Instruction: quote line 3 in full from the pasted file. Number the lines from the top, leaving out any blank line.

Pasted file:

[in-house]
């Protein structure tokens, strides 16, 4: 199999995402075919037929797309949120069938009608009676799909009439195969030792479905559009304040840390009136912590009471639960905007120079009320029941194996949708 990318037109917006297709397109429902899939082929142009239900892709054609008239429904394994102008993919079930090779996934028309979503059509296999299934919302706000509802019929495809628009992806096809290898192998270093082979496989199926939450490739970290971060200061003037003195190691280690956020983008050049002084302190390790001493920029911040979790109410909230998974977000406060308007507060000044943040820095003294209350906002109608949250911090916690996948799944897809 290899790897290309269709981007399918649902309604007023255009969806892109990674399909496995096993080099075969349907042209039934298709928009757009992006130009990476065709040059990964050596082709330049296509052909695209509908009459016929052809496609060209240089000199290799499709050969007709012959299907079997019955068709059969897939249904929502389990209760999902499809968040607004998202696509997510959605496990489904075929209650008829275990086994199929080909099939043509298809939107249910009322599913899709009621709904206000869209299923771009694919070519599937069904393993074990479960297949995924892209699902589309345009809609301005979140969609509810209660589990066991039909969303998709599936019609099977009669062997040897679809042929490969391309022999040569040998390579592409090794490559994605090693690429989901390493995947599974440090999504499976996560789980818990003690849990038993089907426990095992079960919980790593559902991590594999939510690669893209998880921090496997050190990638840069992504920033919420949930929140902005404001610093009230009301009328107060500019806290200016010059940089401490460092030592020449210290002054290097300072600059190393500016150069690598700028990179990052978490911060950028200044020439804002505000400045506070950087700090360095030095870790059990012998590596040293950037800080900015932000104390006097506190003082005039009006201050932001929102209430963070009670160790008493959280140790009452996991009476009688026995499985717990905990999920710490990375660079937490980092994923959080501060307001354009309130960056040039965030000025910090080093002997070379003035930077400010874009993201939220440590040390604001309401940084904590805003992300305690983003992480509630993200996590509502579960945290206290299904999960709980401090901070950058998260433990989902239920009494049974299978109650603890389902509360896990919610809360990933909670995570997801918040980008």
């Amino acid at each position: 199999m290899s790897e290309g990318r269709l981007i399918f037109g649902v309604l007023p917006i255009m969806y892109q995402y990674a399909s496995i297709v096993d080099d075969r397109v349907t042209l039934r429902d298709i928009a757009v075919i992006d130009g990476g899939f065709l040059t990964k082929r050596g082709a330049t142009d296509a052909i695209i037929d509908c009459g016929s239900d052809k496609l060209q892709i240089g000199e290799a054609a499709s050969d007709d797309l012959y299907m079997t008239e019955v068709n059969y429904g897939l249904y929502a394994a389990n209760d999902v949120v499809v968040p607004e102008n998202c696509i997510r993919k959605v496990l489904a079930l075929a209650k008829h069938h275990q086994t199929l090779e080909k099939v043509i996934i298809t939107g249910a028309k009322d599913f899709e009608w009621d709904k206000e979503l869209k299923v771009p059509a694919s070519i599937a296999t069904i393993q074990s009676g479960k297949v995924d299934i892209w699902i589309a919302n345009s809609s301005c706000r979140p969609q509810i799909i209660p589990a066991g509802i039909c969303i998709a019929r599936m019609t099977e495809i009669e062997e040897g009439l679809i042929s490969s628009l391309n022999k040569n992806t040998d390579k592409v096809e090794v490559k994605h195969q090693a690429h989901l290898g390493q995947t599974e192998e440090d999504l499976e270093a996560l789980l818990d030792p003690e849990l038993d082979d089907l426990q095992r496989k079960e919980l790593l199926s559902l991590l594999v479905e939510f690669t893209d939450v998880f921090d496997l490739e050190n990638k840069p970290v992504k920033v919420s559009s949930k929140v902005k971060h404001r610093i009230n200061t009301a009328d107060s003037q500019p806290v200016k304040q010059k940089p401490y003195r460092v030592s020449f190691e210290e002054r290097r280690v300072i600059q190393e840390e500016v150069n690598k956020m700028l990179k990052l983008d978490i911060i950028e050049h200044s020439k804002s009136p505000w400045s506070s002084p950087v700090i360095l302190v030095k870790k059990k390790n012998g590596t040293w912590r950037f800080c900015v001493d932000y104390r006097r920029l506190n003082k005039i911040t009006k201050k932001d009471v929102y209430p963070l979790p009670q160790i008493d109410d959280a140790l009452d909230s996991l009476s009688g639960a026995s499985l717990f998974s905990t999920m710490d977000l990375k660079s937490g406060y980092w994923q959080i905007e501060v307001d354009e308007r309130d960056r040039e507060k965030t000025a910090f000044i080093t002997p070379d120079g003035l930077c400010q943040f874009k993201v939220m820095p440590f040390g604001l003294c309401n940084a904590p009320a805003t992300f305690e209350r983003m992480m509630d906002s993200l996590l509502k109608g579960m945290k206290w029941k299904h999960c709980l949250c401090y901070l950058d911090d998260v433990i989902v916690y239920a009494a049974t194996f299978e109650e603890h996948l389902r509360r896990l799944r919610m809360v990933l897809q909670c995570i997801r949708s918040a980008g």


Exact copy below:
């Amino acid at each position: 199999m290899s790897e290309g990318r269709l981007i399918f037109g649902v309604l007023p917006i255009m969806y892109q995402y990674a399909s496995i297709v096993d080099d075969r397109v349907t042209l039934r429902d298709i928009a757009v075919i992006d130009g990476g899939f065709l040059t990964k082929r050596g082709a330049t142009d296509a052909i695209i037929d509908c009459g016929s239900d052809k496609l060209q892709i240089g000199e290799a054609a499709s050969d007709d797309l012959y299907m079997t008239e019955v068709n059969y429904g897939l249904y929502a394994a389990n209760d999902v949120v499809v968040p607004e102008n998202c696509i997510r993919k959605v496990l489904a079930l075929a209650k008829h069938h275990q086994t199929l090779e080909k099939v043509i996934i298809t939107g249910a028309k009322d599913f899709e009608w009621d709904k206000e979503l869209k299923v771009p059509a694919s070519i599937a296999t069904i393993q074990s009676g479960k297949v995924d299934i892209w699902i589309a919302n345009s809609s301005c706000r979140p969609q509810i799909i209660p589990a066991g509802i039909c969303i998709a019929r599936m019609t099977e495809i009669e062997e040897g009439l679809i042929s490969s628009l391309n022999k040569n992806t040998d390579k592409v096809e090794v490559k994605h195969q090693a690429h989901l290898g390493q995947t599974e192998e440090d999504l499976e270093a996560l789980l818990d030792p003690e849990l038993d082979d089907l426990q095992r496989k079960e919980l790593l199926s559902l991590l594999v479905e939510f690669t893209d939450v998880f921090d496997l490739e050190n990638k840069p970290v992504k920033v919420s559009s949930k929140v902005k971060h404001r610093i009230n200061t009301a009328d107060s003037q500019p806290v200016k304040q010059k940089p401490y003195r460092v030592s020449f190691e210290e002054r290097r280690v300072i600059q190393e840390e500016v150069n690598k956020m700028l990179k990052l983008d978490i911060i950028e050049h200044s020439k804002s009136p505000w400045s506070s002084p950087v700090i360095l302190v030095k870790k059990k390790n012998g590596t040293w912590r950037f800080c900015v001493d932000y104390r006097r920029l506190n003082k005039i911040t009006k201050k932001d009471v929102y209430p963070l979790p009670q160790i008493d109410d959280a140790l009452d909230s996991l009476s009688g639960a026995s499985l717990f998974s905990t999920m710490d977000l990375k660079s937490g406060y980092w994923q959080i905007e501060v307001d354009e308007r309130d960056r040039e507060k965030t000025a910090f000044i080093t002997p070379d120079g003035l930077c400010q943040f874009k993201v939220m820095p440590f040390g604001l003294c309401n940084a904590p009320a805003t992300f305690e209350r983003m992480m509630d906002s993200l996590l509502k109608g579960m945290k206290w029941k299904h999960c709980l949250c401090y901070l950058d911090d998260v433990i989902v916690y239920a009494a049974t194996f299978e109650e603890h996948l389902r509360r896990l799944r919610m809360v990933l897809q909670c995570i997801r949708s918040a980008g």